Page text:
University of Vermont Extension
Department of Plant and Soil Science
TOP TIPS FOR 2007
Leonard Perry, Extension Professor
University of Vermont
some of the new plants and gardening ideas from 2007 as you make your 2008
landscape and gardening plants. Some of
these from our Green Mountain Gardener articles included new annuals,
perennials, shrubs, trees, and choosing plants “ecologically”.
last year we described several of the newest introductions from seeds, winners
in the All-America Selections program.
These included three flowers—Fresh Look Gold Celosia or plumed
cockscomb, Opera Supreme Pink Morn Petunia, and Pacifica Burgundy Halo vinca or
annual periwinkle. All of these have
grown well for me in Vermont. There also was an award winning new
vegetable, Holy Molé pepper. Violas, and
their many hybrids, were the annual flower of the year of the National Garden
were several perennial flowers highlighted in our articles this past year. Walker’s
Low catmint was the Perennial Plant of the Year. This perennial has dark blue clusters of
flowers on arching stems in summer, and isn’t low—that name just comes from
where it was found in Ireland.
Other catmints were described later in
the year, the bottom line being that most (22) rated highly and similarly in
northern trials (Chicago). The four best in these trials were ‘Joanna
Reed’, ‘Select Blue’, ‘Six Hills Giant’, and ‘Walker’s Low.’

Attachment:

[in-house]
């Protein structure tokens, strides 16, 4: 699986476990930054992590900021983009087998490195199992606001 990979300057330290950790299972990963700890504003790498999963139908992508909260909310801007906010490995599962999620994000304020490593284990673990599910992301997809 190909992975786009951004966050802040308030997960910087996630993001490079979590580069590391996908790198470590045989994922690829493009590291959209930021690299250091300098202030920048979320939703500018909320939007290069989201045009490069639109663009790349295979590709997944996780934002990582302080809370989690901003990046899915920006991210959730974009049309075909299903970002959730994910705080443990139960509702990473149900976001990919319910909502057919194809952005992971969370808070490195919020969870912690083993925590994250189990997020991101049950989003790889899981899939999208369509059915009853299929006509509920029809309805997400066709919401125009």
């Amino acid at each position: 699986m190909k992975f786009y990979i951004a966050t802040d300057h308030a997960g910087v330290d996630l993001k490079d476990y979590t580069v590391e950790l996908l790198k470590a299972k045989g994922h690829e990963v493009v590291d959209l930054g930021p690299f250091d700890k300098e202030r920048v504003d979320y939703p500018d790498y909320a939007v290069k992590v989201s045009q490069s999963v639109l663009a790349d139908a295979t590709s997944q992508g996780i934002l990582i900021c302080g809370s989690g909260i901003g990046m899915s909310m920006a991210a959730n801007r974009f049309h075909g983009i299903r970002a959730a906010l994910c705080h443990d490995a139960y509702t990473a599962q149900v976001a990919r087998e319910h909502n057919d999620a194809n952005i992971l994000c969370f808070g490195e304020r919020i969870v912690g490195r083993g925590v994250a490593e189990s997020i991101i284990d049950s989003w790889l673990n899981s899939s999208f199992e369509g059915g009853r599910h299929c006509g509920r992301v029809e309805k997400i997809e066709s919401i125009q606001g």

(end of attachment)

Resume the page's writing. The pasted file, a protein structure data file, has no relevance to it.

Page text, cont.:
rues were featured as a group of easy-care perennials, growing in
habitats from sun to shade depending on the species. There are ones
providing blooms in late spring, mid-summer, or late summer. Although
most are around six feet tall, they
range from six inches to ten feet tall.
‘Lavender Mist’ is a good cultivar, and one of the most common.
species were given of various colors of the lilac, perhaps our most common New England shrub and known mostly for its lilac
color. There are actually seven official
lilac colors, from purples to reds and pink, to white. There are generally two groups of lilacs to
choose from in order to extend the bloom season—the common lilacs in late
spring, and the later ones such as the Preston hybrids.
all shrubs are good in our landscapes, though. Alternative
choices should be considered for the burning bush and bush honeysuckle, and all
their variations. These have become
invasive in many areas from birds spreading their seeds into natural areas, resulting in their
crowding out desirable native plants.
The same applies to the common ornamental tree the Norway maple.
group of stately, long-lived trees you should consider if enough room in
landscapes are the oaks. The white oaks,
such as the true white oak and English oak, produce acorns each year. They often have a deep taproot, making them
hard to transplant once established. The
reds oaks, such as the pin oak and Northern red oak, have fibrous roots near
the surface so are easier to transplant.
Their acorns are produced every two years. Even if you don’t have room to plant these,
learn and preserve them if they already exist on your property.
on all these and the other topics from 2007 such as vegetable and fruit
gardening, and specific crop pests and culture, can be found online (perrysperennials.info/articleS.htm).
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